Italian wood-furniture technology:new elements to be considered…

17-08-2018
Acimall,Q2 2018,Italy timber market

The climate of recent times, characterised by a consistent improvement of all indicators, could not last forever. The first trend emerging in the second quarter of this year, namely the widespread slowdown of orders. The traditional quarterly survey by Acimall, the Confindustria member association, reveals a 9.9 per cent decrease compared to the same period of 2017. However, the reference quarter was really one of the best, with significant growth rates. But orders from abroad are dropping dramatically (minus 15.5 percent versus Q2 2017), balanced by the positive results of the Italian market which, over the same period, increased by as much as 29.4 per cent.

With the introduction of new customs tariffs on a global scale, the increase of energy products and the financial instability of some emerging countries explain dropping export in the April-June 2018 period, the domestic front though, supported by "Industry 4.0" incentives that are now producing their strongest impact.

The orders book has gone down to 3.1 months (from 3.4 in the previous quarter), while prices as of January 1st have slightly increased (0.4 percent).

QUALITY SURVEY

The quality survey for the April-June quarter indicates that, according to 39 per cent of the sample, the expected production trend is positive (stationary according to 56 per cent, decreasing according to 5 per cent).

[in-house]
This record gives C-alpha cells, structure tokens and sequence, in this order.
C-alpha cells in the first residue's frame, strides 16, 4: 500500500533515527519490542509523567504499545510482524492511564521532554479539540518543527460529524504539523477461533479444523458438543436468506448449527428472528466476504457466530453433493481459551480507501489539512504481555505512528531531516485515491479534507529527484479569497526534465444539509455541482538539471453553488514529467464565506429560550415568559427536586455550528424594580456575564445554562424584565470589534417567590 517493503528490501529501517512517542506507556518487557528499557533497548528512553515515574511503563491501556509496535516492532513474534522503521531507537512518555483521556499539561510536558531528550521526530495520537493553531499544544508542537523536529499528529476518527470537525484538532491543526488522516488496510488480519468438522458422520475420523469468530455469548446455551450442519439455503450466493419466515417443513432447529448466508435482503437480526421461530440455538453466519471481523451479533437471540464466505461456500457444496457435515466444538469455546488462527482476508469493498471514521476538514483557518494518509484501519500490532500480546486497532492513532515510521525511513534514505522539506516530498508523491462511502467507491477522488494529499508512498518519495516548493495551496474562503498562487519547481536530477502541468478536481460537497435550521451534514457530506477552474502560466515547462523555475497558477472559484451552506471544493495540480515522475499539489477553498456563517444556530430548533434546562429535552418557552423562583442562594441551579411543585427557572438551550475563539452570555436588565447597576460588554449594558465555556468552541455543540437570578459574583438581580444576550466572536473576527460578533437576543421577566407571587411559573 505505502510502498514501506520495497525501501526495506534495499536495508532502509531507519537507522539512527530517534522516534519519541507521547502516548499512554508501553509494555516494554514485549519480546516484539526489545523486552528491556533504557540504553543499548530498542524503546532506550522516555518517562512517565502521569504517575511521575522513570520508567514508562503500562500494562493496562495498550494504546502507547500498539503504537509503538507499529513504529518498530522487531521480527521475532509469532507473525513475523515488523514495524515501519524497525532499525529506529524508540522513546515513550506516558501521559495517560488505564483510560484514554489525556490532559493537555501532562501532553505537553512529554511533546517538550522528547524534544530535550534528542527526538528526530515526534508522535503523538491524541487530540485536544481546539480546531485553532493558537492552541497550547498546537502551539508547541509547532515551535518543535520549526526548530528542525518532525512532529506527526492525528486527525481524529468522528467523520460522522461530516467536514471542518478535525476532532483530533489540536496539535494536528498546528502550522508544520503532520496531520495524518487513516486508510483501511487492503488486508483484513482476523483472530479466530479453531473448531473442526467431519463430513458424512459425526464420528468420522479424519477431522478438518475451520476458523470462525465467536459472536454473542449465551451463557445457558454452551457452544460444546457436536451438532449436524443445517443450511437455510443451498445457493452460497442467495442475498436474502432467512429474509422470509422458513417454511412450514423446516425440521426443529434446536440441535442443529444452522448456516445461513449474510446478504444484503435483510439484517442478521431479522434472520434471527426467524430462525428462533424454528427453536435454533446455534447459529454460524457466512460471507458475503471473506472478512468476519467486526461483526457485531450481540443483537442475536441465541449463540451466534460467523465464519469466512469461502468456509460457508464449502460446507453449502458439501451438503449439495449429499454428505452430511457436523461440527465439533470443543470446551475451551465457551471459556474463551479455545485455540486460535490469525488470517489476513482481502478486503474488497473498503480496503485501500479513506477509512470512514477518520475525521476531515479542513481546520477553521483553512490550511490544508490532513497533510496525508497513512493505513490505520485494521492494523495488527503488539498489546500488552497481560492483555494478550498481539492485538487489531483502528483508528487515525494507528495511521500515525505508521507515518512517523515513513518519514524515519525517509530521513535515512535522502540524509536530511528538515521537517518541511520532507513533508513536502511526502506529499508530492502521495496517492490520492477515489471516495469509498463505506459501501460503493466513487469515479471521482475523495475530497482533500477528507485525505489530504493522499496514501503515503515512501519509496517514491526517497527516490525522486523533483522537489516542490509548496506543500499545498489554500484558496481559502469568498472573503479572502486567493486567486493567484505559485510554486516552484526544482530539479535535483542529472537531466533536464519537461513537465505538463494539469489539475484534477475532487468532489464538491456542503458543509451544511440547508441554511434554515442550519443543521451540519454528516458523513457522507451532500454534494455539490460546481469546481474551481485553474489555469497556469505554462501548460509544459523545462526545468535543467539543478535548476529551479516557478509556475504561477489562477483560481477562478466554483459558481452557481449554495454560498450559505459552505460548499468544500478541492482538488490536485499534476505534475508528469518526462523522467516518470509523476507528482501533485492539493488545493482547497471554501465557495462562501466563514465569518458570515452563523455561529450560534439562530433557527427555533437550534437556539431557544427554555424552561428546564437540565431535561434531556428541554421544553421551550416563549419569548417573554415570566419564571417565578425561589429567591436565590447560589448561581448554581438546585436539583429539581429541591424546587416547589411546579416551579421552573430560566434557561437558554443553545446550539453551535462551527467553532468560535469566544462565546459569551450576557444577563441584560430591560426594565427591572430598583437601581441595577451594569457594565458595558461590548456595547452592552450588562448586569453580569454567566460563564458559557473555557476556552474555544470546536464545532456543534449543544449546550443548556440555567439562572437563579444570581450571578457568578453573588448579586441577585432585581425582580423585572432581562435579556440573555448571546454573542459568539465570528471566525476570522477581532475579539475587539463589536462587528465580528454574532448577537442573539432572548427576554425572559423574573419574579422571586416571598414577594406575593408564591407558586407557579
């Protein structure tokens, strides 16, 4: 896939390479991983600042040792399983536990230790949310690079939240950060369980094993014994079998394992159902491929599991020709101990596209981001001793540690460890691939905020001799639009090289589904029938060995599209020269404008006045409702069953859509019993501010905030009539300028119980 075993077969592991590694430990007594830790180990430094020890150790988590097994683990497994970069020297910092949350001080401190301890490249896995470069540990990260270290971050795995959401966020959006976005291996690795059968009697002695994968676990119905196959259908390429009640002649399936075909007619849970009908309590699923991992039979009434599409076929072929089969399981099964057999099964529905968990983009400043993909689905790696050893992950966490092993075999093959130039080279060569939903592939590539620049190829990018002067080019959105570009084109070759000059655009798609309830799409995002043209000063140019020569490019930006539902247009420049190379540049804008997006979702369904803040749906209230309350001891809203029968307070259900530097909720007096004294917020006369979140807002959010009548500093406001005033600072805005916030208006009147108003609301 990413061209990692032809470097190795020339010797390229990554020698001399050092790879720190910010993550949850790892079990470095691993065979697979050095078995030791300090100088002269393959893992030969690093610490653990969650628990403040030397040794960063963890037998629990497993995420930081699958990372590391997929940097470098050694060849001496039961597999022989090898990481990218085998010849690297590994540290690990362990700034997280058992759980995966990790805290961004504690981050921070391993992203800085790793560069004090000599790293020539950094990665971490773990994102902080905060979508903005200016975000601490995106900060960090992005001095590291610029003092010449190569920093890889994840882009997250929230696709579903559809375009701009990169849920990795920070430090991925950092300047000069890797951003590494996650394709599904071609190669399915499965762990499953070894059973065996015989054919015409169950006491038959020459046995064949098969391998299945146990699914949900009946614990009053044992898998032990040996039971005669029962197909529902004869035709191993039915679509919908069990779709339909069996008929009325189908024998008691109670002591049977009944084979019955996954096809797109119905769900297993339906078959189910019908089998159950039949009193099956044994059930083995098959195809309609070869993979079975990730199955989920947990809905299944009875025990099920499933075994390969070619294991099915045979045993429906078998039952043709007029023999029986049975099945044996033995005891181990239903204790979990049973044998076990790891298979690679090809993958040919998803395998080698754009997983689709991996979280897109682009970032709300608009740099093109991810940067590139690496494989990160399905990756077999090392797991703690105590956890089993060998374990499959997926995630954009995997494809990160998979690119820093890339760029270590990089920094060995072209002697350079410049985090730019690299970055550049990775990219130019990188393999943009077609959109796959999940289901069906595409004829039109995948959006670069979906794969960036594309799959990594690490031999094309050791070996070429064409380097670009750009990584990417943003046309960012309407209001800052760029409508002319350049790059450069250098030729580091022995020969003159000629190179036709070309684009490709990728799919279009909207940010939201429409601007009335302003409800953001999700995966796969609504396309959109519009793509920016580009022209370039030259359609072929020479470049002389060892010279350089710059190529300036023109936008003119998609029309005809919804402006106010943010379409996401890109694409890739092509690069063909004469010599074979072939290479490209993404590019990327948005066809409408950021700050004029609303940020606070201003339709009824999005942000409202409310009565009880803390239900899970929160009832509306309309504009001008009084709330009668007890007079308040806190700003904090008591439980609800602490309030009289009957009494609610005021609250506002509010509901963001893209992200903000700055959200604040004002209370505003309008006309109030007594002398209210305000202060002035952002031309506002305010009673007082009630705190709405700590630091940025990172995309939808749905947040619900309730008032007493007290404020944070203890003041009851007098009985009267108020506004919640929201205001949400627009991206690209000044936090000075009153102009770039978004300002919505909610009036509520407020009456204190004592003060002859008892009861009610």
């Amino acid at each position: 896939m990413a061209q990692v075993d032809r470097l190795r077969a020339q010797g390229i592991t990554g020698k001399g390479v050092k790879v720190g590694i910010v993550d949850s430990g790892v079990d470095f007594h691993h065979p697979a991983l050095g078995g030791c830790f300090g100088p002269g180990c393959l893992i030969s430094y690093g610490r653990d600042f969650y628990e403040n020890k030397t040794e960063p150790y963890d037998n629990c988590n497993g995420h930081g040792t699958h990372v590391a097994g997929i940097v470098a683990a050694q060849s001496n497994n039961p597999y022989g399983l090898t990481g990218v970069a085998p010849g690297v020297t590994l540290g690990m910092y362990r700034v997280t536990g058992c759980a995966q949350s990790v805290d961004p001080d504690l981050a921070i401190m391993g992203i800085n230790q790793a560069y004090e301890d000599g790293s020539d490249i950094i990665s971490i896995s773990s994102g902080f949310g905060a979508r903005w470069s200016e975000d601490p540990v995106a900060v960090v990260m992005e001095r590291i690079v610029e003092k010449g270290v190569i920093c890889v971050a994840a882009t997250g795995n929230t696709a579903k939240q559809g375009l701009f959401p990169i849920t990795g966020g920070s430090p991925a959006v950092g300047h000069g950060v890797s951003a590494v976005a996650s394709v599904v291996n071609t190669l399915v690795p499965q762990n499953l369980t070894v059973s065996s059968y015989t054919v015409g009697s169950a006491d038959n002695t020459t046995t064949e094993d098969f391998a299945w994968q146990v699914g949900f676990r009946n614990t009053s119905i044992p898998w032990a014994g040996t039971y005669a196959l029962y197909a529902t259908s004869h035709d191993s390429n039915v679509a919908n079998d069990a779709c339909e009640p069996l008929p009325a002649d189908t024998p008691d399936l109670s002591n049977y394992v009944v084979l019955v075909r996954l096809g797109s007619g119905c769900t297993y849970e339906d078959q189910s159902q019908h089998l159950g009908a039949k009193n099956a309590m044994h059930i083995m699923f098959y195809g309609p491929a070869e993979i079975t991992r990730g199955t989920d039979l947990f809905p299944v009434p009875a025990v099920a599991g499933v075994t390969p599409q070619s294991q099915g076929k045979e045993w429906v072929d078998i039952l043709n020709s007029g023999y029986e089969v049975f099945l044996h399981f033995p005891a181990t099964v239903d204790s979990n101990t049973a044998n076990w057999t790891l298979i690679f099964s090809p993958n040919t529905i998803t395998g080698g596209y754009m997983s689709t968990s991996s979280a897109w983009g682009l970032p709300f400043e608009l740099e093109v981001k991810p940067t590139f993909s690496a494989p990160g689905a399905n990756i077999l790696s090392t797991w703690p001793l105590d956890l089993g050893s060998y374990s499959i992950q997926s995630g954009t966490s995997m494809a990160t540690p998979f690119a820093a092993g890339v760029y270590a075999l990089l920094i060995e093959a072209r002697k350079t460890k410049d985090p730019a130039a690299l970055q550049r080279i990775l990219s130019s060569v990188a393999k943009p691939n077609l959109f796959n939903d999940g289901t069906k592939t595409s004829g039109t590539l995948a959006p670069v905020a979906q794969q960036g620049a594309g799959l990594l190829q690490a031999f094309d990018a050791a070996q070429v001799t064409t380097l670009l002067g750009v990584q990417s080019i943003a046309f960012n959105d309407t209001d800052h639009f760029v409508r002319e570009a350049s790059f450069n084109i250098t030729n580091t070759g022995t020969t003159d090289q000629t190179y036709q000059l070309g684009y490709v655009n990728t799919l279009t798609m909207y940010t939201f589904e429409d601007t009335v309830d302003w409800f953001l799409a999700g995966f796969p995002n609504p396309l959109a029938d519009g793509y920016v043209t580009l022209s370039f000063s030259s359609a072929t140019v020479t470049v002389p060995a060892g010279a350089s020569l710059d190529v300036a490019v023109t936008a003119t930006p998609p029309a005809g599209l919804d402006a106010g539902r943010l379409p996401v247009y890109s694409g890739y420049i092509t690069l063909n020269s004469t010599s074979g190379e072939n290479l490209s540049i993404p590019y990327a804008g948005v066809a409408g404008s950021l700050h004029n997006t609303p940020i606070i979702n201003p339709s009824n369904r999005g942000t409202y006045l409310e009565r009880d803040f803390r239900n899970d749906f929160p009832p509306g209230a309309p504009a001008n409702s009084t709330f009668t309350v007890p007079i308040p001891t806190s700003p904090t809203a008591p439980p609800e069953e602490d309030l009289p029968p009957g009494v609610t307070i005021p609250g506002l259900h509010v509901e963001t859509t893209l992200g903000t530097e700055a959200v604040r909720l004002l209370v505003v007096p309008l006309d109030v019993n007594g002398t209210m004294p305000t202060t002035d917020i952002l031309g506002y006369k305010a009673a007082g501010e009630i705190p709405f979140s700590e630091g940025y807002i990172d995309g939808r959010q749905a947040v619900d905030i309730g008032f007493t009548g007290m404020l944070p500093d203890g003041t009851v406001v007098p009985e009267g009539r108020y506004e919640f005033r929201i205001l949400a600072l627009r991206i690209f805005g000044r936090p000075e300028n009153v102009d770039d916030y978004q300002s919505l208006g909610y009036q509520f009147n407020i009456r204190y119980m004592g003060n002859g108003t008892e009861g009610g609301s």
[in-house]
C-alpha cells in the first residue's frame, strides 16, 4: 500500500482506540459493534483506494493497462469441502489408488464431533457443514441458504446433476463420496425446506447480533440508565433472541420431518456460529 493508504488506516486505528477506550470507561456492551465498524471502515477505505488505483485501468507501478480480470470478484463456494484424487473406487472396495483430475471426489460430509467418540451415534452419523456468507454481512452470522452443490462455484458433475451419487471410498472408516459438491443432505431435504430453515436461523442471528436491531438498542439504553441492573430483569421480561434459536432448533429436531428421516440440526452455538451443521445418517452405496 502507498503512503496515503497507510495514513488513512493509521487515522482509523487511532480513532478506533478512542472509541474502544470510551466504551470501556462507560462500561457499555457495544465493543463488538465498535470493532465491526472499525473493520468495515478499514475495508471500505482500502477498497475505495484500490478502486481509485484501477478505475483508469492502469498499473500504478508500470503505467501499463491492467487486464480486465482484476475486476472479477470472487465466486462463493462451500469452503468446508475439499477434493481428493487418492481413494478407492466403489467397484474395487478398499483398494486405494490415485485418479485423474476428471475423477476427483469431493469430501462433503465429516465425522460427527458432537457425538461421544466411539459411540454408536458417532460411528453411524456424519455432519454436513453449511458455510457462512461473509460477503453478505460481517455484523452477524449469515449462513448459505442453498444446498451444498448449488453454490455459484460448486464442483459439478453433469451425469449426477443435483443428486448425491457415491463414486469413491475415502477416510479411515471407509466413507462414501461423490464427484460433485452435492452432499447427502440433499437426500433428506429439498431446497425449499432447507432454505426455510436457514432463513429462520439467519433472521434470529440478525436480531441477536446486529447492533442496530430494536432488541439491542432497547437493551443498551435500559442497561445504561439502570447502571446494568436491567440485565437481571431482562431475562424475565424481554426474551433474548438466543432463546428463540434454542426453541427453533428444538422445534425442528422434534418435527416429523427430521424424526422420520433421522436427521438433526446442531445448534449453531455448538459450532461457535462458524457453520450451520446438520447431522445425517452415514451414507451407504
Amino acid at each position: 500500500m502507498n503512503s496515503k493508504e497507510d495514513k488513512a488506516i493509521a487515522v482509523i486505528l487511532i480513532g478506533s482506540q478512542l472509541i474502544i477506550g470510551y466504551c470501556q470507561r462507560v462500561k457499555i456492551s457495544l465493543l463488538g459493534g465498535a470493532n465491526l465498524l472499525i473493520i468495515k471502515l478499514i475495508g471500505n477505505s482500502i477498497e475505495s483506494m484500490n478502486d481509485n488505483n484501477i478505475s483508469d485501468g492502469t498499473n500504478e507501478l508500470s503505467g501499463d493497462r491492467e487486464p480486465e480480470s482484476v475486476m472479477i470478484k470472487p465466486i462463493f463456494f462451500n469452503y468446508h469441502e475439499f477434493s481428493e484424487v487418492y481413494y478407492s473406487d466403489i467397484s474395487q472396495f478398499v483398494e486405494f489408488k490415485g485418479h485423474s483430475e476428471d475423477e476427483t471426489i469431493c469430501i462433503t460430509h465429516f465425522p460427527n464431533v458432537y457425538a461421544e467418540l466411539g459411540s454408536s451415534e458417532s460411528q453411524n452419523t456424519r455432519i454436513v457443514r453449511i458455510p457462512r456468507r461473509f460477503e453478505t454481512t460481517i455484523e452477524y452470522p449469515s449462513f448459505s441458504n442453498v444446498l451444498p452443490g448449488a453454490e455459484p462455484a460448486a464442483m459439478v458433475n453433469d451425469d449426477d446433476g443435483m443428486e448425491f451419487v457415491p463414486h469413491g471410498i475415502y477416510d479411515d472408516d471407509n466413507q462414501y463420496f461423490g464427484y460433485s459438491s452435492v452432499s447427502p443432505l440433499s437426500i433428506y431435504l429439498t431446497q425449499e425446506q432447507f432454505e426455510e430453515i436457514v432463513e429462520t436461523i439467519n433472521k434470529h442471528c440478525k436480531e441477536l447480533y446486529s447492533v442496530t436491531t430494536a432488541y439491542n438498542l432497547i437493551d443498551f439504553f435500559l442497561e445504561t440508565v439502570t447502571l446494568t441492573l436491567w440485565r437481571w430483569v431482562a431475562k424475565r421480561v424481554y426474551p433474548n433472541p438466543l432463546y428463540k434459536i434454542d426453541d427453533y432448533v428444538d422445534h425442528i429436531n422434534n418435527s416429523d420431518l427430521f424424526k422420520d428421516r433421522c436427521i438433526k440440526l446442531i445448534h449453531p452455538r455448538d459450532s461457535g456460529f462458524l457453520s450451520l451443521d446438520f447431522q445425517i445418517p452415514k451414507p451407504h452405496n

Employment will be stable according to 67 per cent of the sample, increasing for 33 per cent. Available stocks will remain stable according to 72 per cent of interviewed companies, while 6 per cent expect a decrease and 22 per cent an increase.

FORECAST SURVEY

As for the coming months, the results are clear: 17 per cent of the sample expects an increase of foreign orders, while they will be stable for 72 per cent and decreasing for 11 per cent (the balance is plus 6, versus plus 29 in the previous quarter). Similar caution on the domestic market: 83 per cent predict a period of substantial stability, 6 per cent bet on growth and the remaining 11 per cent fear a reduction (the balance is negative at minus 5, versus plus 11 in the previous quarter).